Canada’s fighter jet debate is part of a bigger question on what we want to do with Canada’s military, say defence analysts.
The Conservatives have said they would go through with purchase of about 65 F-35 fighter jets to replace Canada’s old CF-18s for about $17.6 billion. Others have criticized the purchase for being sole-sourced and too expensive — the Parliamentary Budget Officer has pegged the cost of the jets at about $29.3 billion.
The NDP have pledged to review the purchase, while the Liberals plan to cancel it and hold an open bid. The Green Party does not specifically address the jets in its platform but plans to reduce military spending to 2005 levels and reorient it towards peacekeeping.
How about them jets?
The F-35 is a stealth fighter jet being developed by the United States and other nations, notes Jim Fergusson, director of the Centre for Defence and Security Studies at the University of Manitoba, who supports buying the jets. Canada got involved with the development program about 10 years ago.
National Defence has pegged the cost of each jet, plus maintenance, at $75 million. The Parliamentary Budget Officer says it will probably be $128 million, not including maintenance. The U.S. Department of Defence has said it could cost $151 million.
We won’t know the true price until the jet hits mass production, notes Graham Warwick, the senior technology editor of Aviation Week in Washington, D.C., although the Department of Defence probably has the best guess. “It really is a matter of whom you believe,” he says. The F-35 isn’t cheap, he continues, but is comparable in price to other modern fighters.
Canada has agreed to buy the F-35 without test-driving it against other jets on the market as it usually would, notes Steven Staples, president of the Rideau Institute, and without the investment guarantees normally required by Industry Canada. “We could be spending $30 billion or more for our aircraft without any guarantee that even one penny will be invested here in Canada.”
There’s no guarantee that Canadian companies would get contracts for the jets once they hit production, Warwick says, but since they’ve out-competed others for development contracts so far, they probably would. “The only uncertainty is how many airplanes will be built.” The U.S. alone would likely buy at least 1,500, he says.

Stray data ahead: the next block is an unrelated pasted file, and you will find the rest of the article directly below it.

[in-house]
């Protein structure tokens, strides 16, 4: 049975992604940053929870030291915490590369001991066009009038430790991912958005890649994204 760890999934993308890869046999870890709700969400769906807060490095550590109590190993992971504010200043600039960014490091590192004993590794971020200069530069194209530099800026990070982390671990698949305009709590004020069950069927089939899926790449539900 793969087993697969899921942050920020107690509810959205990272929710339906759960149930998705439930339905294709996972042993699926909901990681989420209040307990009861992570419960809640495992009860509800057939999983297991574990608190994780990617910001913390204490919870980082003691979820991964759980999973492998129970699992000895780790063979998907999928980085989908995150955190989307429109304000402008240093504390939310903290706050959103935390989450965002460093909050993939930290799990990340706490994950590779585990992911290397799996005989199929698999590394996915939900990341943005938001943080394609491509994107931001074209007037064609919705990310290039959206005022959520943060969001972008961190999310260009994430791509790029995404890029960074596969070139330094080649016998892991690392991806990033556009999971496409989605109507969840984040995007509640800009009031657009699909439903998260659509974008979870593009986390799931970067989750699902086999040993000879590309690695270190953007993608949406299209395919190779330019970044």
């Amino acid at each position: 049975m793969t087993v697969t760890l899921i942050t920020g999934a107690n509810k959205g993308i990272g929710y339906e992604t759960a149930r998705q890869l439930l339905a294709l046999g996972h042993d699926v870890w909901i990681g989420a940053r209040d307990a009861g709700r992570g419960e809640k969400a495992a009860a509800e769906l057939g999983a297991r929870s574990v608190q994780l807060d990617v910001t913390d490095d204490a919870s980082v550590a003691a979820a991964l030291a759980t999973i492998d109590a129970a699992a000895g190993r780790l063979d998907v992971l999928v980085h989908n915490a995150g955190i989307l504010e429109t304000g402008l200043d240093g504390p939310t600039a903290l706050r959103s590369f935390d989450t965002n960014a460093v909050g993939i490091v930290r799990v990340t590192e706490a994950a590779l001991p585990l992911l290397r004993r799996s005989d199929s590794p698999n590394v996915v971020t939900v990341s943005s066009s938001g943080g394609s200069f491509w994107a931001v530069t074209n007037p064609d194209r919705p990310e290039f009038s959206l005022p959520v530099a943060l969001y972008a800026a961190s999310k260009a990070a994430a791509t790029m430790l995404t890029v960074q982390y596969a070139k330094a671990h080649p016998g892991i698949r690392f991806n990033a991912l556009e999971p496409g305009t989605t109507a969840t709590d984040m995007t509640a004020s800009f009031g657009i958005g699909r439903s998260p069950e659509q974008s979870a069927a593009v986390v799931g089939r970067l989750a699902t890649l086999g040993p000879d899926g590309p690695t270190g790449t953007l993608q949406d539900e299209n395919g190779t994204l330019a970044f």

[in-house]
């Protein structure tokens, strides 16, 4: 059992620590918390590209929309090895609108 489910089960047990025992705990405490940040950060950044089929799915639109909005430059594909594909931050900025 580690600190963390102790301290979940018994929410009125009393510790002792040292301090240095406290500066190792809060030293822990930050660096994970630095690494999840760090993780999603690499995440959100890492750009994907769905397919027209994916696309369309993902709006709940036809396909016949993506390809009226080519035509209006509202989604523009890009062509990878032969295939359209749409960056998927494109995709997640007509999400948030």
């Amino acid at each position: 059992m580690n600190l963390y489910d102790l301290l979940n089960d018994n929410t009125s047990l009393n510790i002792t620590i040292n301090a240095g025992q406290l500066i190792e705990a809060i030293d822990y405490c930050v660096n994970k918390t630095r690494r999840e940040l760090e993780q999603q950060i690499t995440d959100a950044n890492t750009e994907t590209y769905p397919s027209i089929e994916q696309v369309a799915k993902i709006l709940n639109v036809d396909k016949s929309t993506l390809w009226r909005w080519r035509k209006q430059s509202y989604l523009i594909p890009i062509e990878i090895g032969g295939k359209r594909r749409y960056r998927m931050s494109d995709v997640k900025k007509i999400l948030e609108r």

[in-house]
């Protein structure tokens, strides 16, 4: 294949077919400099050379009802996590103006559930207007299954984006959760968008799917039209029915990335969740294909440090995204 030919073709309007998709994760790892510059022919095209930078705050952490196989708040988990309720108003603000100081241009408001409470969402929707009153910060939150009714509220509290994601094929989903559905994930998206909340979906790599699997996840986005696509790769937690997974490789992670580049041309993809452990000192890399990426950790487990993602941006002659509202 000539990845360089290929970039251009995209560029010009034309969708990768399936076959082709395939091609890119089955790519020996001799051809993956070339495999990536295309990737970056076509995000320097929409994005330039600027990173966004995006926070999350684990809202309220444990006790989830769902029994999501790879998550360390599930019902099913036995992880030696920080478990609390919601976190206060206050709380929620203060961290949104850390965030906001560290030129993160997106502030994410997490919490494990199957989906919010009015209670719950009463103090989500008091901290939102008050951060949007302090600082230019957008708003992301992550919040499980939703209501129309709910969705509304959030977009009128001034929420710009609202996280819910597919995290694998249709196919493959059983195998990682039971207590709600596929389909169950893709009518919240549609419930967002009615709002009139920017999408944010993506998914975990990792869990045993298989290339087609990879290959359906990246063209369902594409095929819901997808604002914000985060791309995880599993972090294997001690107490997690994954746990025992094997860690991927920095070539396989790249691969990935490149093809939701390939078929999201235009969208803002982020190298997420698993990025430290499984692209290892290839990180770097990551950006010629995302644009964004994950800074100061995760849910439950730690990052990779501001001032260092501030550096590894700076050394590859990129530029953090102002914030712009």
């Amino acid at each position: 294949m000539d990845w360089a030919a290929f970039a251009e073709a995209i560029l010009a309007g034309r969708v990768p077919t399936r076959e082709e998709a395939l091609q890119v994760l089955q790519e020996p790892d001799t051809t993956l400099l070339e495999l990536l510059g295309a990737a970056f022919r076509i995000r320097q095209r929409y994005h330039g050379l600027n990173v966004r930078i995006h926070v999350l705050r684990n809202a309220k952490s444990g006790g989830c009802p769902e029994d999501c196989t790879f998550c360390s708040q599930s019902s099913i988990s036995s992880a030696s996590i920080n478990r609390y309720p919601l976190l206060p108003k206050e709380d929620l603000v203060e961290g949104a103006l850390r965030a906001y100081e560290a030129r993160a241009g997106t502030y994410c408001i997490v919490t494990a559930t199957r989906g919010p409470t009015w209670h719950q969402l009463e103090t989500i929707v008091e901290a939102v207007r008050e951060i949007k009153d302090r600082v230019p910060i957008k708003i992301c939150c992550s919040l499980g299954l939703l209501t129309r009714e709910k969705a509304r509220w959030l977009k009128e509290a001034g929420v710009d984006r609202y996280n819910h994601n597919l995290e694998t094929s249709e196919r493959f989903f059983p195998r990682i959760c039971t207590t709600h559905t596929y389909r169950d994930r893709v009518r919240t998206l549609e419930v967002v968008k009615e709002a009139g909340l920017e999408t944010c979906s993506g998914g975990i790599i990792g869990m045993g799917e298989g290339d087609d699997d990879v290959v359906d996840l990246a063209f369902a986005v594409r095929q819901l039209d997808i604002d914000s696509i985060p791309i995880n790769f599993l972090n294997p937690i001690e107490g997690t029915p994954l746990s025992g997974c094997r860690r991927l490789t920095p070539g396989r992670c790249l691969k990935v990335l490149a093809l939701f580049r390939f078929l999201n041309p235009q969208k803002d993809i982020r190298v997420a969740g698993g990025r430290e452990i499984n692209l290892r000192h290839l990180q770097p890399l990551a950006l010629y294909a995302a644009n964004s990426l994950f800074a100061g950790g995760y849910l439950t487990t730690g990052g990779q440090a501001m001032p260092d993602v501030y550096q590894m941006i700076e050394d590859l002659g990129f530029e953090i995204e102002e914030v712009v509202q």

The most likely alternative to the F-35 for Canada would be the F/A-18 Super Hornet, Warwick says, which is still on the market. The F-35 isn’t as good in a dogfight as an F/A-18, Warwick says, but Canada doesn’t have any air threats to worry about — aside from a hijacked jet liner.
“The real issue is what is the value to the Canadian air force of having a stealthy airplane,” he says. Stealth would let Canada take part in the first few hours of a conflict when air defences are still active, instead of waiting for them to be taken out.
Canada’s jets see action every decade or so in places like Libya and Kosovo, says Walter Dorn, professor of defence studies at the Royal Military College of Canada — places where they are a minor player. Today’s conflicts require precision strikes and ground support, he says — jobs for surveillance craft and helicopters, not fast jets.
A fleet of CP-140 Auroras (a prop-driven plane now used by the Canadian Forces) would be far cheaper than the F-35s, Dorn says, and would be more useful for search-and-rescue and surveillance. “We can make a contribution every year instead of once a decade if we had a fleet of aircraft like the Auroras” plus attack helicopters, he says.
Peace or war?
Canada should place more emphasis on UN peacekeeping missions and domestic defence, say Dorn and Staples. “We have well-equipped, well-trained and intelligent military personnel who can adapt well to the cultural sensitivities of peace operations,” Dorn says.
And we’ve no shortage of missions to choose from, he adds: there are about 82,144 troops deployed on 14 UN peacekeeping missions today. Canada used to have some 3,300 troops on UN missions; as of March, we’re down to 23. Most of those troops have instead gone to NATO-led missions in Bosnia and Afghanistan.
The Conservatives are moving away from peacekeeping, Dorn says, citing their Canada First defence strategy, and that’s short-sighted. “In the long run, a more stable world is in Canada’s best interests.”
He and Staples called for Canada to get its troops back on peacekeeping missions.
But most of today’s missions are in Africa, Fergusson says, and the African Union wants financial and logistical support, not foreign boots on the ground. “The numbers are misleading entirely.” Canada is supporting peacekeeping, he says — just not with troops.
Peacekeeping and the jet issue are matters of discretion for Canada, Fergusson says. We don’t need fighter jets to be peacekeepers — we could send ground troops or do surveillance — but it would limit what we could contribute to a mission. “What kind of commitment does Canada want to make?”
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